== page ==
Promoting Grief Recovery with Pep Talks

Though grief is a universal experience, each person’s grief is unique. You have to find your own way through grief. This path will lead you to grief work and things that you tell yourself. Four of my family members died in 2007. “You will get through this,” a relative assured me. Her confidence in me boosted my confidence in me.

Still, I had to give myself one-sentence pep talks. For example, I told myself I had experienced grief before and this experience could work for me. I also knew I had good coping skills. Some days, however, when life was unbearably bleak, I lied to myself and said, “You’re always strong.”

I am a strong person, but coping with four deaths was the greatest challenge of my life. In truth, I feared I might not survive it. Author Cheryl Strayed wasn’t sure she would survive a life-changing hike. She describes the challenges she faced along the way in her book, Wild: From Lost to Found on the Pacific Coast Trail.

When I ordered her book online I thought it was about hiking. It is about hiking, but it’s more of a book about the grief recovery process. Lost and despondent after the death of her mother, Strayed decided to hike the Pacific Coast Trail in hopes of finding herself. The trip was lonely, grueling, and dangerous for a woman alone. “Fear, to a great extent, is born of a story we tell ourselves,” she writes, “so I told myself a different story from the one women are told.”

Strayed told herself she was safe. She told herself she was strong. And she told herself she was brave. In short, she refused to let herself become afraid.

After I read this passage I thought of my grief recovery journey. My husband and I were guardians of our 15-year-old twin grandchildren and we didn’t have time to be afraid or worry about ourselves. Yes, we mourned our daughter and the other family members who died, but we spent our energy on our grandkids. We kept them safe and encouraged them and loved them.

As days became weeks, weeks became months, and months became years, I gave myself many pep talks. Some examples:

My child development training is helping me.

I can still laugh though I’m grieving.

Each day, I will savor the time I spend with my grandkids.

Gentle guidance is my caregiving approach.

When the twins get angry, I will remember that it is grief that is talking.

I will enjoy all of the gymnastics meets, choir, and band concerts.

Fixing the twin’s favorite meals brings me joy.

Tomorrow will be a better day.

“When a Loved One Dies,” an article published on the Cigna Behavioral Health website, contains a section about mending the heart. To mend a grief-stricken heart the article suggests setting “small realistic” goals, contacting supportive people, and taking care of yourself. “Celebrate your good memories of the person who died,” the article advises.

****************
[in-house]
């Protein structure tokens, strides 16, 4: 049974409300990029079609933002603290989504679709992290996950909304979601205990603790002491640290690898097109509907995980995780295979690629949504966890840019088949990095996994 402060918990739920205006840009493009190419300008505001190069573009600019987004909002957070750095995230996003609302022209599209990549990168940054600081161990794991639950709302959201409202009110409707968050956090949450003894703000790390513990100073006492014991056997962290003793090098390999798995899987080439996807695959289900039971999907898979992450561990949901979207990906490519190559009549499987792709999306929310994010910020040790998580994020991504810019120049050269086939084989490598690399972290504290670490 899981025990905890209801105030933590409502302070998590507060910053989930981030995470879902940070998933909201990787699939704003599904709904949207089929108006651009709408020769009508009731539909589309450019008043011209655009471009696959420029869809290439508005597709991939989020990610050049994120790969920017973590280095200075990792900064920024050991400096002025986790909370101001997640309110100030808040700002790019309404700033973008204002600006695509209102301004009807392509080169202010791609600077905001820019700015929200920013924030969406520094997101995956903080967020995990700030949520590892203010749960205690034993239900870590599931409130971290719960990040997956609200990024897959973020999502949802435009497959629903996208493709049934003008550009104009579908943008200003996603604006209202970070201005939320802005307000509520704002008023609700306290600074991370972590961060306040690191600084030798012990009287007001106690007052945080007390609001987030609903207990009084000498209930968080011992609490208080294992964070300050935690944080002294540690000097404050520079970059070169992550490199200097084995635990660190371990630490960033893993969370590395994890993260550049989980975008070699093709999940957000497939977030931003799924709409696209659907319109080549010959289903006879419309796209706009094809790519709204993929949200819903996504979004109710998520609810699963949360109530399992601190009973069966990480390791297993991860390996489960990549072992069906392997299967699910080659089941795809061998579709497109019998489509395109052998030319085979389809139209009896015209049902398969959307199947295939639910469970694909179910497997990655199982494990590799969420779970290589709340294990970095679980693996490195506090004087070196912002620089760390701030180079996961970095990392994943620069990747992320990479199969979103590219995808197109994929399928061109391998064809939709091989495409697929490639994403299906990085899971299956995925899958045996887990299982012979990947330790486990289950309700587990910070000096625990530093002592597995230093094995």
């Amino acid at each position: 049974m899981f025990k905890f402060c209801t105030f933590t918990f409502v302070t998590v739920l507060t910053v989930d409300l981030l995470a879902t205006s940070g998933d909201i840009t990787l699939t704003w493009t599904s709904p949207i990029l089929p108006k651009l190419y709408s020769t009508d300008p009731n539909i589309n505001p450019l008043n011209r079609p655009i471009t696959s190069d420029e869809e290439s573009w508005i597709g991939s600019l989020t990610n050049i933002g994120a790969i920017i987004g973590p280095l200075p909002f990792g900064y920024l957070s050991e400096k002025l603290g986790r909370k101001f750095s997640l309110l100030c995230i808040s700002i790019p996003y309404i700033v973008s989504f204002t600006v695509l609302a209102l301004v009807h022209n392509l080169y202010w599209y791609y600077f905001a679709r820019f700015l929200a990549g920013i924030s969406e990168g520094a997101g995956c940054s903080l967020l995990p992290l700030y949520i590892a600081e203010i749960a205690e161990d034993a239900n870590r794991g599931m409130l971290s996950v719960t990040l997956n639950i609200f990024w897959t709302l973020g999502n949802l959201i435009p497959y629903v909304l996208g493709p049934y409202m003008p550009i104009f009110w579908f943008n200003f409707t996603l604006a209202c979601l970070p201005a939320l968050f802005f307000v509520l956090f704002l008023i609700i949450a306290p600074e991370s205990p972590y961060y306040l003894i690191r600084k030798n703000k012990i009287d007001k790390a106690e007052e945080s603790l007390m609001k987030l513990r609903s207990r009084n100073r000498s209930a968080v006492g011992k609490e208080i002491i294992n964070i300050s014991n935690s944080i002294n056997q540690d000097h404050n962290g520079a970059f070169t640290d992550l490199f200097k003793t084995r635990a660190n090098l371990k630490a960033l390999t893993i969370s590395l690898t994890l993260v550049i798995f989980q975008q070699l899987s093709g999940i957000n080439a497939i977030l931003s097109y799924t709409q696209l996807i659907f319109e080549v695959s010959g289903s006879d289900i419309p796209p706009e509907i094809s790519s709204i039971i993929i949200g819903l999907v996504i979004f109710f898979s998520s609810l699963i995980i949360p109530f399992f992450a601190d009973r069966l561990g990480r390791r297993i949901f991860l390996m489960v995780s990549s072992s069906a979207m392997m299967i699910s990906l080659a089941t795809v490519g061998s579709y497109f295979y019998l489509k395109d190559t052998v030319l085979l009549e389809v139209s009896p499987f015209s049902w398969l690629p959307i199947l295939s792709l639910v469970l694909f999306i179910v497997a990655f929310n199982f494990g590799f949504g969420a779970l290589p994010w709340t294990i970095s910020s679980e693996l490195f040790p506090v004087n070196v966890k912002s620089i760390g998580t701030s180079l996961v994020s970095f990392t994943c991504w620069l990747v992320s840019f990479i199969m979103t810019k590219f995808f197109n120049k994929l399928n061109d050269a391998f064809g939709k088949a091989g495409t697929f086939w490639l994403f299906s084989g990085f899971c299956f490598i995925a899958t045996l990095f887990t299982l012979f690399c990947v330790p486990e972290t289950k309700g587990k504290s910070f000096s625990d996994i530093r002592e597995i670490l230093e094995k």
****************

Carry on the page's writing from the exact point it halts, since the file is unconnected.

That is what I have done. I have also made new memories with my grandkids and the husband who loves me so. Pep talks helped me create the new and happy life I’m living today. You may benefit from one-sentence pep talks, starting with “I will be happy again.”

Copyright 2013 by Harriet Hodgson

 

 

Harriet Hodgson

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Harriet Hodgson has been a freelancer for 38 years, is the author of 36 books, and thousands of print/Internet articles. She is a member of the Association of Health Care Journalists, Minnesota Coalition for Grief Education and Support, and Grief Coalition of Southeastern Minnesota. In 2007 four of her family members died—her daughter (mother of her twin grandchildren), father-in-law, brother (and only sibling), and the twins’ father. Multiple losses shifted the focus of Hodgson’s work from general health to grief resolution and recovery, and she is the author of eight grief resources. Hodgson has appeared on more than 185 radio talk shows, including CBS Radio, dozens of blog talk radio programs, and dozens of television stations, including CNN. In addition to writing for Open to Hope, Hodgson is a contributing writer for The Grief Toolbox website, and The Caregiver Space website. A popular speaker, she has given presentations at public health, Alzheimer’s, hospice, grief, and caregiving conferences. Hodgson’s work is cited in Who’s Who of American Women, World Who’s Who of Women, Contemporary Authors, and other directories. For more information about this busy wife, grandmother, author and family caregiver, please visit www.harriethodgson.com.

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